The residents of Parkview Retirement Complex found out Monday they have some decisions to make - and soon.
The three Fallon County commissioners spent more than an hour explaining to residents and guests that they need to answer a question - if they would be willing to move out of their apartments for about eight months.
The residents of the complex on Third Street also were asked another question by the three commissioners - whether to start the renovations this year or next.
The commissioners also left with some decisions to make - how they can find places for the residents to move to during the renovations - and find the answers before another meeting in several weeks.
The meeting was held in the greeting room of the complex with commissioners Deb Ranum, Roy Rost and Steve Baldwin.
It was Rost who explained that once the renovations start that the residents would be displaced up to about eight months, but possibly less.
“We still have to get this okayed through the county health,” Baldwin explained. “We want to know which direction you want to go - now or next year,” he added.
According to Ranum, the complex has been in need of repair for a number of years and it has always been put off.
“We have known for years that we would have to fix it up. We just kept putting it off and putting it off and doing other projects.”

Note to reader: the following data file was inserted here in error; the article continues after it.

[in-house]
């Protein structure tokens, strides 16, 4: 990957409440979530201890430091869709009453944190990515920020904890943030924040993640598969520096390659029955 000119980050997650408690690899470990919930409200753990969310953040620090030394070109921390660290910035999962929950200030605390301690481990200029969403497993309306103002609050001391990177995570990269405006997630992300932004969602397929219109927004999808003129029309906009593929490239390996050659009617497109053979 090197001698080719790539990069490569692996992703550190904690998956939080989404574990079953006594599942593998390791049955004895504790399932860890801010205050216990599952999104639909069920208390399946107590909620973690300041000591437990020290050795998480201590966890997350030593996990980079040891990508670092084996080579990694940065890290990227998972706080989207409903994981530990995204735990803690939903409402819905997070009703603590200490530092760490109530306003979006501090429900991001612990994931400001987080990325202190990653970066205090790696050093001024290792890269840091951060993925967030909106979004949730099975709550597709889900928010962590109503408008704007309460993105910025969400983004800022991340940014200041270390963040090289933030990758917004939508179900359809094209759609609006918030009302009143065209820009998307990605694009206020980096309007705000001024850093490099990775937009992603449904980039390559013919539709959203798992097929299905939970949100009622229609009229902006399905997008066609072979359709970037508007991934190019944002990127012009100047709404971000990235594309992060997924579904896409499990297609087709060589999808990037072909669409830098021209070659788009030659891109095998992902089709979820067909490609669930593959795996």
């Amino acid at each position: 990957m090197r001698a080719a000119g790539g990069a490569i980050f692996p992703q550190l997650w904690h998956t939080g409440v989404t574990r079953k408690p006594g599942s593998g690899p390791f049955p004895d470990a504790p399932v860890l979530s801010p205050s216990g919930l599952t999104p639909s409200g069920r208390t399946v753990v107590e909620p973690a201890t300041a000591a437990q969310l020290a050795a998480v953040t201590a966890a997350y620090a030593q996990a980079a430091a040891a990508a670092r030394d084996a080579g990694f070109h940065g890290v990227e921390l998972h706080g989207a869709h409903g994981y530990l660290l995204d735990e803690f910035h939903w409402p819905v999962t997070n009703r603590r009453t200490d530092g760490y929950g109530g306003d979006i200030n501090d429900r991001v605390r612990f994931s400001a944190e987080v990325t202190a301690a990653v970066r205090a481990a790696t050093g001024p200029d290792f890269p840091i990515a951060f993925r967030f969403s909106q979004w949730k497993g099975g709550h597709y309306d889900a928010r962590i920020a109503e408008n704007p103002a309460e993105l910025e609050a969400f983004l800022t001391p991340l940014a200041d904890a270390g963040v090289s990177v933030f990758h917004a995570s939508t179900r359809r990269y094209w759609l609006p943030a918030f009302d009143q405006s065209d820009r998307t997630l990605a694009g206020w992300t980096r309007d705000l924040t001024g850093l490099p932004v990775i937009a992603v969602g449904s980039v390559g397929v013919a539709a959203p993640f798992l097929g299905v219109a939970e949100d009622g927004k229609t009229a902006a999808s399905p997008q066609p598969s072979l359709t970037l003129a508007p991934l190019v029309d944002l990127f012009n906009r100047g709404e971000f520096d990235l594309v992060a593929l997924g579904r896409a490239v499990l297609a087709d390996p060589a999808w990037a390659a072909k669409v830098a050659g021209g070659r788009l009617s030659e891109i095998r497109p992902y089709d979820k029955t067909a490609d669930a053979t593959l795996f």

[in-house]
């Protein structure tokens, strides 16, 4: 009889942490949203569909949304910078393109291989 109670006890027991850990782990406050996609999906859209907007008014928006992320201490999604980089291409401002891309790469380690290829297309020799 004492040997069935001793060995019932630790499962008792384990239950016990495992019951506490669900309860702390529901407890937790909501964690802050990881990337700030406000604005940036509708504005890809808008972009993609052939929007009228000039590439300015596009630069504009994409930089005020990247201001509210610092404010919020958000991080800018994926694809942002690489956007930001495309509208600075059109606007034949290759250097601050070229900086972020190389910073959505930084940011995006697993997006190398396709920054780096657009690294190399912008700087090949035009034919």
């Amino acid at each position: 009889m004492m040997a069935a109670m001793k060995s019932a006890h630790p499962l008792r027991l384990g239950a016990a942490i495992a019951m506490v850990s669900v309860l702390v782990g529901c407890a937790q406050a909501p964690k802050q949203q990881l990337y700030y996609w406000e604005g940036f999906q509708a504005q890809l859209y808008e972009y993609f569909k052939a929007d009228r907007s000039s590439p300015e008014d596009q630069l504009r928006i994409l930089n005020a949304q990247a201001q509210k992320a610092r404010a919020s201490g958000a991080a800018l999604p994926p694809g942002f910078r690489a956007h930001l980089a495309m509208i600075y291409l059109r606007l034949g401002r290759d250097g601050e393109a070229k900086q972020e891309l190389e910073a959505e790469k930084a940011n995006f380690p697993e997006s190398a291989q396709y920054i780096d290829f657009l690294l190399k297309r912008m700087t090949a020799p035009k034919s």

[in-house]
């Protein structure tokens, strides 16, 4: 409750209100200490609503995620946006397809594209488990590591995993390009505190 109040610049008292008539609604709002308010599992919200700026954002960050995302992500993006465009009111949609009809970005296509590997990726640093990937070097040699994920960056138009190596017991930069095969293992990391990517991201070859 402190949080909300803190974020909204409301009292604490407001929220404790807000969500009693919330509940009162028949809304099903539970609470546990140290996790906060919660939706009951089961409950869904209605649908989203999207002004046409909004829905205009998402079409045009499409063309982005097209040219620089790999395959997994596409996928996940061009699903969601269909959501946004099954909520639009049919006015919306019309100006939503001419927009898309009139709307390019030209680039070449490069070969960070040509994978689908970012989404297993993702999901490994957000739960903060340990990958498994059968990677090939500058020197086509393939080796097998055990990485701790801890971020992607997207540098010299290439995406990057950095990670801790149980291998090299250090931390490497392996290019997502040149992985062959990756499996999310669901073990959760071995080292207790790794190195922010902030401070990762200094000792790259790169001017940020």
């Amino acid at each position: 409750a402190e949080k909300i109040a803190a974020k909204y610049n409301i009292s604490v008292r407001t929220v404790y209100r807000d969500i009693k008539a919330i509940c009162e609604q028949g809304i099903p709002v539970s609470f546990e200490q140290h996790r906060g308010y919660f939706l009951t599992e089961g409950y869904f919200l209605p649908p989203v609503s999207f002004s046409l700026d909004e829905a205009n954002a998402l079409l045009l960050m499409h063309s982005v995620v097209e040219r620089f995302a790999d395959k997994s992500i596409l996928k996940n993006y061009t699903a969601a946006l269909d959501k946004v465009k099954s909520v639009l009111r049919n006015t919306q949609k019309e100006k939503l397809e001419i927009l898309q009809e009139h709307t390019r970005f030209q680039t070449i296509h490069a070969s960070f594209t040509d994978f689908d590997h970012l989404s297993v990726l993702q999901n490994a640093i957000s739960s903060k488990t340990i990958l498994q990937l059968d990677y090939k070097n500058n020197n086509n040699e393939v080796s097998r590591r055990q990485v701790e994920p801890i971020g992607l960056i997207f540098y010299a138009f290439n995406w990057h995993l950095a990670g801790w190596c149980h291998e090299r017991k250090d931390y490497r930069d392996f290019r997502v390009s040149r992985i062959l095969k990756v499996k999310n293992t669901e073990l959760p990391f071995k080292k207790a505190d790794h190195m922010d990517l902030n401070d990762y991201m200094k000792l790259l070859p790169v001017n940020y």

She admitted that the commissioners needed the two-week break before doing another meeting at Parkview just so they could also get some answers of their own. “We need to get more facts,” she added.
Rost told the residents that the county would help in the search for extra housing. He also explained that when the building is vacant, the renovation can start and a big question for the residents is if they want to see it done sooner rather than later.
According to the commissioners, there is a vacancy in a second area where one of the residents can move, leaving the county and residents looking for five places to where the remaining residents can move for however long the project takes to complete.
According to the people in the building, some of the needed repairs include a carpet with gaps covered by strips of duct tape and also has exposed nails coming through. The residents have also cited problems with drainage where water comes through the walls into the basement and also problems keeping the rooms warm or cool, depending on the season.
Rost noted that the residents would lose some of their closet space to have the forced air installed.